19. Hancock's threat to secede and faith in Whitlam
  20. PM's sky-high promise to Lang
  21. Lang Hancock: "a catherine-wheel of novel suggestions"
  22. Govt "villain" in eyes of new party
  23. The spread of Canberra-ism
  24. Govt should sell the ABC, says Lang Hancock
  25. 1971 Monday Conference transcript featuring Lang Hancock
  26. Aborigines, Bjelke and the freedom of the press
  27. The code of Lang Hancock
  28. Why not starve the taxation monster?
  29. Lang Hancock 1978 George Negus Interview
  30. Party Promises to Abolish Tax
  31. Right-wing plot
  32. "The best way to help the poor is not to become one of them." - Lang Hancock
  33. WA's NCP commits suicide
  34. "You can't live off a sacred site"
  35. Hancock: King of the Pilbara
  36. Bludgers need not apply
  37. New party formed "to slash controls"
  38. Workers Party Reunion Intro
  39. Workers Party is born as foe of government
  40. Government seen by new party as evil
  41. Ron Manners on Lang Hancock
  42. Does Canberra leave us any alternative to secession?
  43. Bury Hancock Week
  44. Ron Manners on the Workers Party
  45. Lang Hancock on Australia Today
  46. Hancock and Wright
  47. Lang Hancock on Environmentalists
  48. Friends of free enterprise treated to financial tete-a-tete: Lang does the talking but Gina pulls the strings
  49. Lang Hancock, Stump Jumper
  50. Lang Hancock: giant of the western iron age
  51. The Treasury needs a hatchet man
  52. We Mine to Live
  53. Get the "econuts" off our backs
  54. 1971 Lang Hancock-Jonathan Aitken interview for Land of Fortune (short)
  55. Gina Rinehart, Secessionist
  56. 1982 NYT Lang Hancock profile
  57. Enter Rio Tinto
  58. Hamersley and Tom Price
  59. News in the West
  60. Positive review of Hancock speech
  61. Lang Hancock International Press Institute General Assembly speech, Canberra, 1978
  62. Australia's slide to socialism
  63. The Great Claim Robbery
  64. Why WA must go it alone
  65. Lang Hancock in 1976 on Public Picnics and Human Blights
  67. Resource Management in Australia: Is it possible?
  68. The gospel of WA secession according to Lang Hancock
  69. Crystal Balls Need Polishing
  70. Minerals - politicians' playthings?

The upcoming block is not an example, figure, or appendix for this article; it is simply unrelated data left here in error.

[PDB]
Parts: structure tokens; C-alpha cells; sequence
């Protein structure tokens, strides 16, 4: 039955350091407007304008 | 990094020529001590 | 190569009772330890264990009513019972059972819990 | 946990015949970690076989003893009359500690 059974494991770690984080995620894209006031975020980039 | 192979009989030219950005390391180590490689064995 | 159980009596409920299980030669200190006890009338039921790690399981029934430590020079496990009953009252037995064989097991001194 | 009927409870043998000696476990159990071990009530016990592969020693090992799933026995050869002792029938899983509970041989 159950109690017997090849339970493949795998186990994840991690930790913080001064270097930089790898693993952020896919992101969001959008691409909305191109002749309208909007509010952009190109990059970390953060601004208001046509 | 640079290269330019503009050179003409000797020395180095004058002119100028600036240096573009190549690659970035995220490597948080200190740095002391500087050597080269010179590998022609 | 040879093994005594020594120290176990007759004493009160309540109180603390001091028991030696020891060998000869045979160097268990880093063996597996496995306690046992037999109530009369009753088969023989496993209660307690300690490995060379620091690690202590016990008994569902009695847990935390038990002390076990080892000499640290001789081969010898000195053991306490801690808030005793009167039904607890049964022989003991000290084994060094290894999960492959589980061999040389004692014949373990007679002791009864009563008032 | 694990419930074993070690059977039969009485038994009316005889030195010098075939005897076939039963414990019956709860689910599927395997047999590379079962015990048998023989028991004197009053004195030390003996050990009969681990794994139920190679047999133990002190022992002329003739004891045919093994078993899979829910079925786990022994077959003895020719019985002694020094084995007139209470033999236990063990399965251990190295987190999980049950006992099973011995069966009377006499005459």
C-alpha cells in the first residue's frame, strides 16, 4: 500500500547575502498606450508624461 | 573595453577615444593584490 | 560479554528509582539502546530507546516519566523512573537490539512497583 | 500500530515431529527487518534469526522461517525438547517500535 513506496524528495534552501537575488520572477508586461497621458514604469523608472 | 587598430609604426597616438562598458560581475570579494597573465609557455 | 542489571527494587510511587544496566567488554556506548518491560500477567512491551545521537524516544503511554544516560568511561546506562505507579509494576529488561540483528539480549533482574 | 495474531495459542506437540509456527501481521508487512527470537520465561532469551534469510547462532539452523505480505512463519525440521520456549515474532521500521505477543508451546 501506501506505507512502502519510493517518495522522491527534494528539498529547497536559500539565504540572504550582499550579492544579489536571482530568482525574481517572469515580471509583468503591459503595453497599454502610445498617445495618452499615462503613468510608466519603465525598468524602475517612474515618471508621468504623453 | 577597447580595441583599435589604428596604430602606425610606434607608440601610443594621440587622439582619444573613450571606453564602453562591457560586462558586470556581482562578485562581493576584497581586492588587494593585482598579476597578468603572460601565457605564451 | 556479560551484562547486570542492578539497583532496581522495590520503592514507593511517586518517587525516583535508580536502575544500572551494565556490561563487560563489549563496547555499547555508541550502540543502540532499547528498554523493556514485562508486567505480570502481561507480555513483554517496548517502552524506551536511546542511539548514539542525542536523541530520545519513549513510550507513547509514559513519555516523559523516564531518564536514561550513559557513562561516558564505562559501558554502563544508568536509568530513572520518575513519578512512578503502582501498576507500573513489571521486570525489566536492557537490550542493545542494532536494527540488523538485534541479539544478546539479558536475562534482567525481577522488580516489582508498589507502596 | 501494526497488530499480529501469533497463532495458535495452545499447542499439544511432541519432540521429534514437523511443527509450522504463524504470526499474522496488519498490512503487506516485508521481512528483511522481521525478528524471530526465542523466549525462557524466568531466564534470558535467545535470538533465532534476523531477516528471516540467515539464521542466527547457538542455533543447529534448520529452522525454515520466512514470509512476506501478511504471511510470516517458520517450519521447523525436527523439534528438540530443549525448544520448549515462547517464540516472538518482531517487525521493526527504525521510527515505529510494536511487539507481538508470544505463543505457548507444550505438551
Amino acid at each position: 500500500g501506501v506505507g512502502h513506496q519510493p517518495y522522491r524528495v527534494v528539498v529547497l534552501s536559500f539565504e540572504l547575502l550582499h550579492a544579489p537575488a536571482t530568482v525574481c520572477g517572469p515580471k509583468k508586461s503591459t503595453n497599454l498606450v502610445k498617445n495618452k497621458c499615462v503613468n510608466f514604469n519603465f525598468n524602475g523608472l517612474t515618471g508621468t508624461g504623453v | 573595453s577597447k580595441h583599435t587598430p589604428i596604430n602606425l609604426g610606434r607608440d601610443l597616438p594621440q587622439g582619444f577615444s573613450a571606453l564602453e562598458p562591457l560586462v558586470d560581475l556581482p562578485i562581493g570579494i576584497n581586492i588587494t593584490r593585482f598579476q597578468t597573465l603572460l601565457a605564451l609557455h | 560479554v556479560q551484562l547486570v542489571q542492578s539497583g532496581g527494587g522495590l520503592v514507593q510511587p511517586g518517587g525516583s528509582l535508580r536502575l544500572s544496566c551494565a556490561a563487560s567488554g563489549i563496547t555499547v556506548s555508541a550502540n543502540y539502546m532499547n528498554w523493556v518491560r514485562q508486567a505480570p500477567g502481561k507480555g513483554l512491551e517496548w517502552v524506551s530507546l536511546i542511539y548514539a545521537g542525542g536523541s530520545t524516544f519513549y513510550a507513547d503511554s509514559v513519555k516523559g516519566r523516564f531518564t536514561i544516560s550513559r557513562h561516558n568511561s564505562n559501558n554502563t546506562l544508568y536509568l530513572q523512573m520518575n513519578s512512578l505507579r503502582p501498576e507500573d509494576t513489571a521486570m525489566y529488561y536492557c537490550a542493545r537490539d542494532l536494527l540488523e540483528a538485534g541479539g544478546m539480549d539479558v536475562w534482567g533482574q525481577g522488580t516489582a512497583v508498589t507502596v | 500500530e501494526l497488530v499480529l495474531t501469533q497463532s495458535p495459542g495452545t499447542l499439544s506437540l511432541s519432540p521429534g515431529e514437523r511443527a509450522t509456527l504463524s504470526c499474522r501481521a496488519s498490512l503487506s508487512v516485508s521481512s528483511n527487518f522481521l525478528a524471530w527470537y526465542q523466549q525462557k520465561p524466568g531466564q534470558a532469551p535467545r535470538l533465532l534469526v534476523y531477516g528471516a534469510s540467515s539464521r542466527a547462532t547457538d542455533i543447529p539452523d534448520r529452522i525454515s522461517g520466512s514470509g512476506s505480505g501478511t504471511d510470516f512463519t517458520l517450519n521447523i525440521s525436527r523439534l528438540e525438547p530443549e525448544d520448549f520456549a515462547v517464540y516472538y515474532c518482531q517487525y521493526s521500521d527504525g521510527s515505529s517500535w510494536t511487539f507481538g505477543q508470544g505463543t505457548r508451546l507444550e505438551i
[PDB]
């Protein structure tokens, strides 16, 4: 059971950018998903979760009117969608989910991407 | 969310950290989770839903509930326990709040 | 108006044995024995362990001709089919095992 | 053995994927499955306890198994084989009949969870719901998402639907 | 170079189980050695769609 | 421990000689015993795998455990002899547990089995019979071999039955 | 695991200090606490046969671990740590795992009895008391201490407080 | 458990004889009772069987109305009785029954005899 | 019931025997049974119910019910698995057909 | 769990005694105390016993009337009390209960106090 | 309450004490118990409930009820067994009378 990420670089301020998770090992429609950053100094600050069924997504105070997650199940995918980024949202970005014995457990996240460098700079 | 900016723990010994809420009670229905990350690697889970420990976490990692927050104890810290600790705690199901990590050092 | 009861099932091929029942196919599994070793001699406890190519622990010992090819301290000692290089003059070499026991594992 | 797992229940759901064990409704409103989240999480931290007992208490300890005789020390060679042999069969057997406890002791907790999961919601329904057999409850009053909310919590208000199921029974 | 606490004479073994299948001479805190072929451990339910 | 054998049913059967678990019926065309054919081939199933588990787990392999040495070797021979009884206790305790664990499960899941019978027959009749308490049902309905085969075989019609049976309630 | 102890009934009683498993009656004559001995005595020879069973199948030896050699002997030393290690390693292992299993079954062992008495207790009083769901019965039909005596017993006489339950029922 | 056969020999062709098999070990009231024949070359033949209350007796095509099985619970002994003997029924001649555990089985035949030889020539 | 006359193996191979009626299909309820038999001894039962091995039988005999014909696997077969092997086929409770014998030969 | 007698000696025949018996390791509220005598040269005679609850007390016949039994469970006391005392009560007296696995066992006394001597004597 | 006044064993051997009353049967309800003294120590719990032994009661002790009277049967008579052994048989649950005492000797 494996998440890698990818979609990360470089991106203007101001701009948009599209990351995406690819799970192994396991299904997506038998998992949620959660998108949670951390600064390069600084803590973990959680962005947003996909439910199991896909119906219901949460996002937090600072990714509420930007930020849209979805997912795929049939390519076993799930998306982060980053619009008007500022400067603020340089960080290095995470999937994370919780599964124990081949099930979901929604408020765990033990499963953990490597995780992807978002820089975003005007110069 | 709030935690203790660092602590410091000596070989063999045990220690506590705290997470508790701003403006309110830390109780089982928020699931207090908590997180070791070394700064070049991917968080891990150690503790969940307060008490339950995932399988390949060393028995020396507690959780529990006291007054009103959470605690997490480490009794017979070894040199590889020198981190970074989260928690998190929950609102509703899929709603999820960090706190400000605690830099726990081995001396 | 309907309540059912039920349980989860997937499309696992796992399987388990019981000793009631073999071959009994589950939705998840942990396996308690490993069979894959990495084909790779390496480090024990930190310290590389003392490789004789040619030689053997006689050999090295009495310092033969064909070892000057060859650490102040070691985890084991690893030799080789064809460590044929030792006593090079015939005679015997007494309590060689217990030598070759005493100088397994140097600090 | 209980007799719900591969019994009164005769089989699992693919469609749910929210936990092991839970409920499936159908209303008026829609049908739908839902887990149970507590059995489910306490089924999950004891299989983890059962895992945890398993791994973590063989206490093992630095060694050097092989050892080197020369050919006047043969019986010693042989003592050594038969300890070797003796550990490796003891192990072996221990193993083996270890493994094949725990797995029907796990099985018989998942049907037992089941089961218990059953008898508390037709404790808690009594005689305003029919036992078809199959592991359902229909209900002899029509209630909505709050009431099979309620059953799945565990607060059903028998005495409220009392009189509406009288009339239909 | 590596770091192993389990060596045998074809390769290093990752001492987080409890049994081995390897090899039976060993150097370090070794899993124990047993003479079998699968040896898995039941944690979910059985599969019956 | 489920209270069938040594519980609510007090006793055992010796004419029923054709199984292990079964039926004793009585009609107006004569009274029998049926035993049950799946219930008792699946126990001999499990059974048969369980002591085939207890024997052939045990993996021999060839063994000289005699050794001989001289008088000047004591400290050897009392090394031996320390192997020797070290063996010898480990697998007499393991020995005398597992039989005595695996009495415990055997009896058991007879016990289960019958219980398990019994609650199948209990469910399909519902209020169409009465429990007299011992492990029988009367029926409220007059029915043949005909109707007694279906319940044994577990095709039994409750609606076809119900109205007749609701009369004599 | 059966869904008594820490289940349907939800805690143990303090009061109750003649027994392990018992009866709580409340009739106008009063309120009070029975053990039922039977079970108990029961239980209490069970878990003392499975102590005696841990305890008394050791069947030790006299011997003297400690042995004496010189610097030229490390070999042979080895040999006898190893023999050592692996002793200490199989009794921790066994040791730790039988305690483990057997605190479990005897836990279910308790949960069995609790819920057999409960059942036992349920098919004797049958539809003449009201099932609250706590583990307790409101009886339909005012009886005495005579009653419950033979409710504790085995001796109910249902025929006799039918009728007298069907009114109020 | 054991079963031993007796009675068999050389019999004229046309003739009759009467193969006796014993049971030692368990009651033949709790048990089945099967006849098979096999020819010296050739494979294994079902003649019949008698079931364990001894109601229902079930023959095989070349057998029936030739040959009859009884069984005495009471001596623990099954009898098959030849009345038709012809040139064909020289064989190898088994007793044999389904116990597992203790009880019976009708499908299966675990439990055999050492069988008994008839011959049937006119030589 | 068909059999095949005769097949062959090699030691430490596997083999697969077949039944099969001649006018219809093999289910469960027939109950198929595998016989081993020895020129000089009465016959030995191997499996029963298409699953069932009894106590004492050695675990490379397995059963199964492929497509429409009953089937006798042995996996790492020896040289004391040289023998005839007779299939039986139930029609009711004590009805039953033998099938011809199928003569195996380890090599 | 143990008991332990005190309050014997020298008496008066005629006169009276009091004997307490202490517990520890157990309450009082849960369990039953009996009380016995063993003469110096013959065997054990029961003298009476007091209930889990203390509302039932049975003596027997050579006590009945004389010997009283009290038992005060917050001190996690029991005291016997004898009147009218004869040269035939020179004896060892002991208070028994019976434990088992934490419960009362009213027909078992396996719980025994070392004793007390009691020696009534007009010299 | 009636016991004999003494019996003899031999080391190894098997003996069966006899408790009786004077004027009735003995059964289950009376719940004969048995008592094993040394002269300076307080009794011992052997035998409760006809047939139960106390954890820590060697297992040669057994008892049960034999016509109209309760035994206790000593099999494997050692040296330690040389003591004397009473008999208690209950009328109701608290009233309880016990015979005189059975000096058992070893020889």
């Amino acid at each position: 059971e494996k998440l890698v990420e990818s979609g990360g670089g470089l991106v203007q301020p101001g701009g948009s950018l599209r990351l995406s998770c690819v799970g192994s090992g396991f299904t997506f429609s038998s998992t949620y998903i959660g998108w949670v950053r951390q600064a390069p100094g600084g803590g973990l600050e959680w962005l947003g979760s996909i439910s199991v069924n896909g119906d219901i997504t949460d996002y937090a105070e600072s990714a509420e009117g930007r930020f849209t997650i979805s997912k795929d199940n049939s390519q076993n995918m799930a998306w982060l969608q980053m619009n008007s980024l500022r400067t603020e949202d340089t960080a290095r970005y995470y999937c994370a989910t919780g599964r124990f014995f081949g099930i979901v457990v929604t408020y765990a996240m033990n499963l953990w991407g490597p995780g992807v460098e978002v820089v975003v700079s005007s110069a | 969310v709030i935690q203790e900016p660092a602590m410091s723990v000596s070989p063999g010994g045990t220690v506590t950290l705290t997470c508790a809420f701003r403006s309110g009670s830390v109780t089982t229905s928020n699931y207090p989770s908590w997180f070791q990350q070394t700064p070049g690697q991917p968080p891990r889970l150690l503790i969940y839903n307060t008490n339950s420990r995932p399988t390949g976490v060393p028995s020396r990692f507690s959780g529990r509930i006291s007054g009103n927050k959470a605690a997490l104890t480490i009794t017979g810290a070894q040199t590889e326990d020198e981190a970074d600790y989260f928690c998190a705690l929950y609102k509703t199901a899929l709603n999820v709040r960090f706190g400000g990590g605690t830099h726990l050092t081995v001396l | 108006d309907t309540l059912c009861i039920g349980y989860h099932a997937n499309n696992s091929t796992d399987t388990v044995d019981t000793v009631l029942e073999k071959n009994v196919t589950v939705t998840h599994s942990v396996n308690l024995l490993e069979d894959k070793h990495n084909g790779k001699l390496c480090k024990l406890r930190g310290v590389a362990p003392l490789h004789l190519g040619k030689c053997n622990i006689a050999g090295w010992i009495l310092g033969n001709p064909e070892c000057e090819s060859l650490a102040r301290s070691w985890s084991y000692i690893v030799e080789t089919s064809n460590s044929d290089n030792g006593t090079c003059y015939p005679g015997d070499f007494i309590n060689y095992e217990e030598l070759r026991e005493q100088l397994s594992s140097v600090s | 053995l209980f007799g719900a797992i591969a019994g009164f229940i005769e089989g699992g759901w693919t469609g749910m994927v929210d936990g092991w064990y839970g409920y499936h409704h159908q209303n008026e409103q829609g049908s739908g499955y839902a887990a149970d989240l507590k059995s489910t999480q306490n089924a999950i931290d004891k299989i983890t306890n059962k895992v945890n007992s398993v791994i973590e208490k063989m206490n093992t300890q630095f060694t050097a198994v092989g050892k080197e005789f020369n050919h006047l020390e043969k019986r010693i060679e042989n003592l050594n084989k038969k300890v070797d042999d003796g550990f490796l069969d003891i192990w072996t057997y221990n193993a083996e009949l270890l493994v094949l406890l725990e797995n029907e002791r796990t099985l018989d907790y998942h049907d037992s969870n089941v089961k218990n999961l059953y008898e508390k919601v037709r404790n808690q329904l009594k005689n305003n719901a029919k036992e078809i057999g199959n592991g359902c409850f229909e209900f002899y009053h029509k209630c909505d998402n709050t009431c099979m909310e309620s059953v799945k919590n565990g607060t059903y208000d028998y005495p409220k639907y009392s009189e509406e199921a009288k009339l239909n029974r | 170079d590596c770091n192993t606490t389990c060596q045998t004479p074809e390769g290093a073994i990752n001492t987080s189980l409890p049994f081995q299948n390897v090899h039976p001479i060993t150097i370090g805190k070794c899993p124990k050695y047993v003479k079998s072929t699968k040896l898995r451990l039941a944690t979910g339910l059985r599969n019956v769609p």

71. John Singleton-Ita Buttrose interview (1977)
  72. Boston Tea Party 1986 style, hosted by Lang Hancock and Bob Ansett
  73. Singo says Lang Hancock violated Australia's 11th commandment: Thou Shalt Not Succeed
  74. Singleton: the White Knight of Ockerdom
  75. Tactics change by Hancock
  76. Lang Hancock complains to Margaret Thatcher about Malcolm Fraser
  77. 'Phony crisis' seen as 'child of politics'
  78. Lang Hancock on nuclear energy
  79. Lang Hancock beats the left at their own game on civil liberties
  80. Lang Hancock's Favourite Books
  81. 1977 Lang Hancock Canberoo poem
  82. Hancock's playing very hard to get
  83. Hancock proposes a free-trade zone
  84. An Open Letter to Sir Charles Court
  85. John Singleton 1976 ocker Monday Conference Max Harris debate
  86. Lang Hancock in 1984 solves Australian politics
  87. Lang Hancock on the Workers Party, secession and States Rights
  88. Lang Hancock asks what happened to Australia's rugged individualism?
  89. Precis of Ludwig Plan for North-West
  90. Announcement that Lang Hancock will be guest of honour at the Workers Party launch
  91. Lang Hancock's March 1983 attempt to enlist "former presidents of nations and heads of giant companies" to save Australia
  92. Lang Hancock asks us to think how easily environmentalists are manipulated for political purposes
  93. Invest in free enterprise
  94. Democracy is dead in Australia and Lang Hancock's education
  95. Lang Hancock Incites Civil Disobedience
  96. Hancock sounds call to battle Canberra
  97. Mining policy a threat
  98. Over Whitlam's head
  99. Lang Hancock suggests that newspapers don't give space to politicians unconditionally
  100. Lang Hancock on saving Australia from socialism
  101. Secede or sink
  102. Australia can learn from Thatcher
  103. John Singleton. Horseracing. Why?
  104. How Lang Hancock would fix the economy
  105. Lang Hancock: victim of retrospective legislation
  106. Lang Hancock supports Joh for PM
  107. Hancock seeks miners' tax haven in the north
  108. The Ord River Dam
  109. Why Lang Hancock invested in Australia's film industry
  110. Lang Hancock's 1983 letters to The Australian: Lang's precedent for Steve Jobs, renaming the Lucky Country to the Constipated Country, and more
  111. Australia's biggest newspaper insider on manipulating the media
  112. 1980 Lang Hancock-Australian Penthouse Interview
  113. Canberra: bastion of bureaucracy
  114. Pilbara can be the Ruhr for South-East Asia
  115. 1982 Lang Hancock-John Harper Nelson Interview
  116. Australian elections are one of the greatest con games in history
  117. Our leaders are powerless